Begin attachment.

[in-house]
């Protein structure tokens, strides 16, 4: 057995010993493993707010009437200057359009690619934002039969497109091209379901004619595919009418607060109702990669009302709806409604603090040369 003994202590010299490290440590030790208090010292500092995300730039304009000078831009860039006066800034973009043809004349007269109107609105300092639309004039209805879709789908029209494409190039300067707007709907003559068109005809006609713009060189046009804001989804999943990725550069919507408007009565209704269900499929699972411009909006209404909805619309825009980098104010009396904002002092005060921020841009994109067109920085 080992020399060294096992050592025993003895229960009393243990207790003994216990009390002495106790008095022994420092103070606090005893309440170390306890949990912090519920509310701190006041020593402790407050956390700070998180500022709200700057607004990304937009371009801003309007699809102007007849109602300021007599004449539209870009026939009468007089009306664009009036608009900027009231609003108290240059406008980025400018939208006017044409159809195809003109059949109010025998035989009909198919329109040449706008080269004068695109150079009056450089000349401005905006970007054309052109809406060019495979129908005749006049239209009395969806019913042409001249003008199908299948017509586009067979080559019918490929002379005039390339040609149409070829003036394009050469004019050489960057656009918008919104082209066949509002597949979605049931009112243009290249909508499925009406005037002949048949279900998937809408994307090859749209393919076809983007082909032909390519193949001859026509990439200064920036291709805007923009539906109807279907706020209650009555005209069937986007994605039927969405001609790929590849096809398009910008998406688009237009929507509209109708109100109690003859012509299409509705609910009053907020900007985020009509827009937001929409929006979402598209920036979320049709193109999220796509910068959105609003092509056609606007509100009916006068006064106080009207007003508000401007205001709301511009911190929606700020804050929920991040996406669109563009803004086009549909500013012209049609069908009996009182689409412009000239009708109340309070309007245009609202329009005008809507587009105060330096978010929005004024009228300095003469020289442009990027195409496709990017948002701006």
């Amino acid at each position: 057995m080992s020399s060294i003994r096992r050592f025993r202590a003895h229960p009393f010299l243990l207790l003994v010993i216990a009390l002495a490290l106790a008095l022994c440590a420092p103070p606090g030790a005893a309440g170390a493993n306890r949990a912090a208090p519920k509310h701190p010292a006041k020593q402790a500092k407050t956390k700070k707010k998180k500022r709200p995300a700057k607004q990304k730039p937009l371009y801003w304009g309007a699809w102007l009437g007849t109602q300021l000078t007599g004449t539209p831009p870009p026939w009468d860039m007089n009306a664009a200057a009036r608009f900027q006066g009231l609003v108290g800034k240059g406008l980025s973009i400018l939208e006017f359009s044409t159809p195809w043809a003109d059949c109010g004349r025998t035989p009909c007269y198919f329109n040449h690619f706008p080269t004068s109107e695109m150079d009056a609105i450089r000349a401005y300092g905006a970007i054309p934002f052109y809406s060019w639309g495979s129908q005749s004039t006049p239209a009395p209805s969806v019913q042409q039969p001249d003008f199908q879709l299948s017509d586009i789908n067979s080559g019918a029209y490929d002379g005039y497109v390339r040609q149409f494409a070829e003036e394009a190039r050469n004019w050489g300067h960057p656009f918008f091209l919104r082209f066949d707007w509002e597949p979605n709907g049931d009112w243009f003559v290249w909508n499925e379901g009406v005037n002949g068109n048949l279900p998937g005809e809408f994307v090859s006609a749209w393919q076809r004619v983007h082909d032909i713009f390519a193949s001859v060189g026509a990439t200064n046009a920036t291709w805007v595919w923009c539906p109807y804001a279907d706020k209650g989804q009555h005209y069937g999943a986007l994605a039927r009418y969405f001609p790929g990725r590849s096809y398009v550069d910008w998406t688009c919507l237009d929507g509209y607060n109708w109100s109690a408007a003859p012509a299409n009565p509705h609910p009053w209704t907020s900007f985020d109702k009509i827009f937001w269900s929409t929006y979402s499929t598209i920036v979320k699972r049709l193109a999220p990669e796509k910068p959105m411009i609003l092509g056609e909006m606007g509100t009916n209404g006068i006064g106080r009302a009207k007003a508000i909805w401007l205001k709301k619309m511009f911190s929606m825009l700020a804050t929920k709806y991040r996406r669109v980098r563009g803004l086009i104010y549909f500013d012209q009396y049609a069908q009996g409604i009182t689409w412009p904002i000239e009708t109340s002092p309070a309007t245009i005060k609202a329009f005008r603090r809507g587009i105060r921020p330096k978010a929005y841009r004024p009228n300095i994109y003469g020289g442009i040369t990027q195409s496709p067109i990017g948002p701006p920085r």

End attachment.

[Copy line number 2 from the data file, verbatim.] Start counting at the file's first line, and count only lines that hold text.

């Protein structure tokens, strides 16, 4: 057995010993493993707010009437200057359009690619934002039969497109091209379901004619595919009418607060109702990669009302709806409604603090040369 003994202590010299490290440590030790208090010292500092995300730039304009000078831009860039006066800034973009043809004349007269109107609105300092639309004039209805879709789908029209494409190039300067707007709907003559068109005809006609713009060189046009804001989804999943990725550069919507408007009565209704269900499929699972411009909006209404909805619309825009980098104010009396904002002092005060921020841009994109067109920085 080992020399060294096992050592025993003895229960009393243990207790003994216990009390002495106790008095022994420092103070606090005893309440170390306890949990912090519920509310701190006041020593402790407050956390700070998180500022709200700057607004990304937009371009801003309007699809102007007849109602300021007599004449539209870009026939009468007089009306664009009036608009900027009231609003108290240059406008980025400018939208006017044409159809195809003109059949109010025998035989009909198919329109040449706008080269004068695109150079009056450089000349401005905006970007054309052109809406060019495979129908005749006049239209009395969806019913042409001249003008199908299948017509586009067979080559019918490929002379005039390339040609149409070829003036394009050469004019050489960057656009918008919104082209066949509002597949979605049931009112243009290249909508499925009406005037002949048949279900998937809408994307090859749209393919076809983007082909032909390519193949001859026509990439200064920036291709805007923009539906109807279907706020209650009555005209069937986007994605039927969405001609790929590849096809398009910008998406688009237009929507509209109708109100109690003859012509299409509705609910009053907020900007985020009509827009937001929409929006979402598209920036979320049709193109999220796509910068959105609003092509056609606007509100009916006068006064106080009207007003508000401007205001709301511009911190929606700020804050929920991040996406669109563009803004086009549909500013012209049609069908009996009182689409412009000239009708109340309070309007245009609202329009005008809507587009105060330096978010929005004024009228300095003469020289442009990027195409496709990017948002701006």